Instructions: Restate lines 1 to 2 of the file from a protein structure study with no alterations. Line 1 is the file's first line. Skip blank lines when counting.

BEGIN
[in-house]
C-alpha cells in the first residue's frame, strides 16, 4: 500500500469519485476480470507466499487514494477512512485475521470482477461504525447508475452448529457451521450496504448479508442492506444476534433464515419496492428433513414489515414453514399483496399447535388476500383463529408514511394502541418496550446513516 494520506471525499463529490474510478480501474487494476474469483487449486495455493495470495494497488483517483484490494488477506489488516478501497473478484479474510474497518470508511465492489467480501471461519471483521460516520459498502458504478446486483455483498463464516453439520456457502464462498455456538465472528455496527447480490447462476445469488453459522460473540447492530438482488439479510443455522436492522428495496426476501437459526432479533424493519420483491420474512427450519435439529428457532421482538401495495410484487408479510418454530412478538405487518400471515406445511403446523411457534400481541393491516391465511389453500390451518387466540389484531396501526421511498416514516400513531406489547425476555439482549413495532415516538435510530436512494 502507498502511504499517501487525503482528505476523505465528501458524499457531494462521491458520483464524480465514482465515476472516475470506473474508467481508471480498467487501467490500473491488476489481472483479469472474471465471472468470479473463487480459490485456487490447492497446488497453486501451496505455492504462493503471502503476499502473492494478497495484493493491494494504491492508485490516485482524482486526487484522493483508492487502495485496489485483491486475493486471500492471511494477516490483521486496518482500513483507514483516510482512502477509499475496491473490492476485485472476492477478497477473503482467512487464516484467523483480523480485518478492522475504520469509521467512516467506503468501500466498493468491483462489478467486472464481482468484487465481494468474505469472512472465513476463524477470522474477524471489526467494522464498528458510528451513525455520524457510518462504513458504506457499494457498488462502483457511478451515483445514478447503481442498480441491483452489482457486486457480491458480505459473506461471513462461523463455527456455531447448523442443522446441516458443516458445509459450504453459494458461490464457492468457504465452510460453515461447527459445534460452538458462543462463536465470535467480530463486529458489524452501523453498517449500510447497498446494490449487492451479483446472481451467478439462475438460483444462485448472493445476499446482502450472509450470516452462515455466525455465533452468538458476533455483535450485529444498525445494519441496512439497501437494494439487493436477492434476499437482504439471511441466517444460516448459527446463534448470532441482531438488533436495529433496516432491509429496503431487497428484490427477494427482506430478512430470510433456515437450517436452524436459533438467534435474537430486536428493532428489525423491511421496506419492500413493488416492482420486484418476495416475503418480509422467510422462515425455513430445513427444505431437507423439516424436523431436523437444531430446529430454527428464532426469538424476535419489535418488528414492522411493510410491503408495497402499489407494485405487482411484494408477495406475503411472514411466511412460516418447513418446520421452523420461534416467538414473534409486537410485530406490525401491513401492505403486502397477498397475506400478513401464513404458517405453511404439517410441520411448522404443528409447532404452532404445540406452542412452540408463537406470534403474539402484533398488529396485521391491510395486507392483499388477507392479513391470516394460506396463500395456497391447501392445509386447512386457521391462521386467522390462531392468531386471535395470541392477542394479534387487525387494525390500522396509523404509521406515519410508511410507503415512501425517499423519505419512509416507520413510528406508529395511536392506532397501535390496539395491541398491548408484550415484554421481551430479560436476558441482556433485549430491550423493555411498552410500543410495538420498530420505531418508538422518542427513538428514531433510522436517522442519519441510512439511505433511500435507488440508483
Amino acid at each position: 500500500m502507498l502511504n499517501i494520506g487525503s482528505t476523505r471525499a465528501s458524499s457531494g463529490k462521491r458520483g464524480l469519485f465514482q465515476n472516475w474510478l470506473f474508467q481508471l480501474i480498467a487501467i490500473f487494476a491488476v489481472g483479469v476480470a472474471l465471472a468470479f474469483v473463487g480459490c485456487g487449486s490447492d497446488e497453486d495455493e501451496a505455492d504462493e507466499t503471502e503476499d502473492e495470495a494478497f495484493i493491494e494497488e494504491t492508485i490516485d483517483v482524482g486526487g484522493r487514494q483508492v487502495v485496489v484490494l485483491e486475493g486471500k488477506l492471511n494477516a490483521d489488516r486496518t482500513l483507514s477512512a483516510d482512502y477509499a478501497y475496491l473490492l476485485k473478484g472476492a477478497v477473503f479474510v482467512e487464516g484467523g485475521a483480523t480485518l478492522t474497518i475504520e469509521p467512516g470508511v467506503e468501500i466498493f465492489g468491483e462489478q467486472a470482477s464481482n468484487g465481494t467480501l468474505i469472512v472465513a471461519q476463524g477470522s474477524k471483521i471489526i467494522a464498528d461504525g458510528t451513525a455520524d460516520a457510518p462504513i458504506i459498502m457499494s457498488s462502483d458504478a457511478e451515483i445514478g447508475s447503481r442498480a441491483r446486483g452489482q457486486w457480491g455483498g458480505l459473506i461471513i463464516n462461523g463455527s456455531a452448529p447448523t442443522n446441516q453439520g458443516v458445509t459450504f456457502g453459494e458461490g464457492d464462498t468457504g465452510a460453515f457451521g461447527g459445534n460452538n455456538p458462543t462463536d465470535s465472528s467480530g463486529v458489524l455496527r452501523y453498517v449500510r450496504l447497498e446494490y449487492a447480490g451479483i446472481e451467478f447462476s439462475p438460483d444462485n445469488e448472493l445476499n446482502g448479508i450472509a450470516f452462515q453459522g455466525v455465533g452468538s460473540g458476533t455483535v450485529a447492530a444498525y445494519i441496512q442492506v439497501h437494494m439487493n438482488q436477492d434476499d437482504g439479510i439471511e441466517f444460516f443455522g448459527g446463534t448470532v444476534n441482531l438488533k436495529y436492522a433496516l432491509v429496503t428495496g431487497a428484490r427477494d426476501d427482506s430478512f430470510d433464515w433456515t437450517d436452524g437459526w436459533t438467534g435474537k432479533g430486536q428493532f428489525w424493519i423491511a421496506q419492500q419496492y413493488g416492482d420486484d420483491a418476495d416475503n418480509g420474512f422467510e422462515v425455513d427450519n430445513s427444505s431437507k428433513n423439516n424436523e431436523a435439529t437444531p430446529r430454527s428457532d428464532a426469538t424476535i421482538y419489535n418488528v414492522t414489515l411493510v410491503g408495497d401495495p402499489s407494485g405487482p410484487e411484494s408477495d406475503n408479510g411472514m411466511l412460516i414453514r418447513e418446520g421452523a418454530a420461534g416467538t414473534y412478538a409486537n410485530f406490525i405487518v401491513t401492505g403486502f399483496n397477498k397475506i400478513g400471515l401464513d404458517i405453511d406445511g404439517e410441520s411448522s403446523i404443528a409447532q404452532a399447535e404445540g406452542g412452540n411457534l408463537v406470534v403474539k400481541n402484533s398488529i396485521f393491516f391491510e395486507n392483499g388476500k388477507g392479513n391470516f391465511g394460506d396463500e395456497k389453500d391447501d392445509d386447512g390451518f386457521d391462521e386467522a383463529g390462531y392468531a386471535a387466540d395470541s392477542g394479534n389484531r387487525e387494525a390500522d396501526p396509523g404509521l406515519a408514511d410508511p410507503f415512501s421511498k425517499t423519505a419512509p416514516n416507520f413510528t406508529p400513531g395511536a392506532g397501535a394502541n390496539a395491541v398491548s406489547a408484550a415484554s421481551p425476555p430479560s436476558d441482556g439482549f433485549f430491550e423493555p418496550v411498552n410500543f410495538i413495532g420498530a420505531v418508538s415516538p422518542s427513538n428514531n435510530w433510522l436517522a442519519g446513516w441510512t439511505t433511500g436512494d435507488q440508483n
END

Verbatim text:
[in-house]
C-alpha cells in the first residue's frame, strides 16, 4: 500500500469519485476480470507466499487514494477512512485475521470482477461504525447508475452448529457451521450496504448479508442492506444476534433464515419496492428433513414489515414453514399483496399447535388476500383463529408514511394502541418496550446513516 494520506471525499463529490474510478480501474487494476474469483487449486495455493495470495494497488483517483484490494488477506489488516478501497473478484479474510474497518470508511465492489467480501471461519471483521460516520459498502458504478446486483455483498463464516453439520456457502464462498455456538465472528455496527447480490447462476445469488453459522460473540447492530438482488439479510443455522436492522428495496426476501437459526432479533424493519420483491420474512427450519435439529428457532421482538401495495410484487408479510418454530412478538405487518400471515406445511403446523411457534400481541393491516391465511389453500390451518387466540389484531396501526421511498416514516400513531406489547425476555439482549413495532415516538435510530436512494 502507498502511504499517501487525503482528505476523505465528501458524499457531494462521491458520483464524480465514482465515476472516475470506473474508467481508471480498467487501467490500473491488476489481472483479469472474471465471472468470479473463487480459490485456487490447492497446488497453486501451496505455492504462493503471502503476499502473492494478497495484493493491494494504491492508485490516485482524482486526487484522493483508492487502495485496489485483491486475493486471500492471511494477516490483521486496518482500513483507514483516510482512502477509499475496491473490492476485485472476492477478497477473503482467512487464516484467523483480523480485518478492522475504520469509521467512516467506503468501500466498493468491483462489478467486472464481482468484487465481494468474505469472512472465513476463524477470522474477524471489526467494522464498528458510528451513525455520524457510518462504513458504506457499494457498488462502483457511478451515483445514478447503481442498480441491483452489482457486486457480491458480505459473506461471513462461523463455527456455531447448523442443522446441516458443516458445509459450504453459494458461490464457492468457504465452510460453515461447527459445534460452538458462543462463536465470535467480530463486529458489524452501523453498517449500510447497498446494490449487492451479483446472481451467478439462475438460483444462485448472493445476499446482502450472509450470516452462515455466525455465533452468538458476533455483535450485529444498525445494519441496512439497501437494494439487493436477492434476499437482504439471511441466517444460516448459527446463534448470532441482531438488533436495529433496516432491509429496503431487497428484490427477494427482506430478512430470510433456515437450517436452524436459533438467534435474537430486536428493532428489525423491511421496506419492500413493488416492482420486484418476495416475503418480509422467510422462515425455513430445513427444505431437507423439516424436523431436523437444531430446529430454527428464532426469538424476535419489535418488528414492522411493510410491503408495497402499489407494485405487482411484494408477495406475503411472514411466511412460516418447513418446520421452523420461534416467538414473534409486537410485530406490525401491513401492505403486502397477498397475506400478513401464513404458517405453511404439517410441520411448522404443528409447532404452532404445540406452542412452540408463537406470534403474539402484533398488529396485521391491510395486507392483499388477507392479513391470516394460506396463500395456497391447501392445509386447512386457521391462521386467522390462531392468531386471535395470541392477542394479534387487525387494525390500522396509523404509521406515519410508511410507503415512501425517499423519505419512509416507520413510528406508529395511536392506532397501535390496539395491541398491548408484550415484554421481551430479560436476558441482556433485549430491550423493555411498552410500543410495538420498530420505531418508538422518542427513538428514531433510522436517522442519519441510512439511505433511500435507488440508483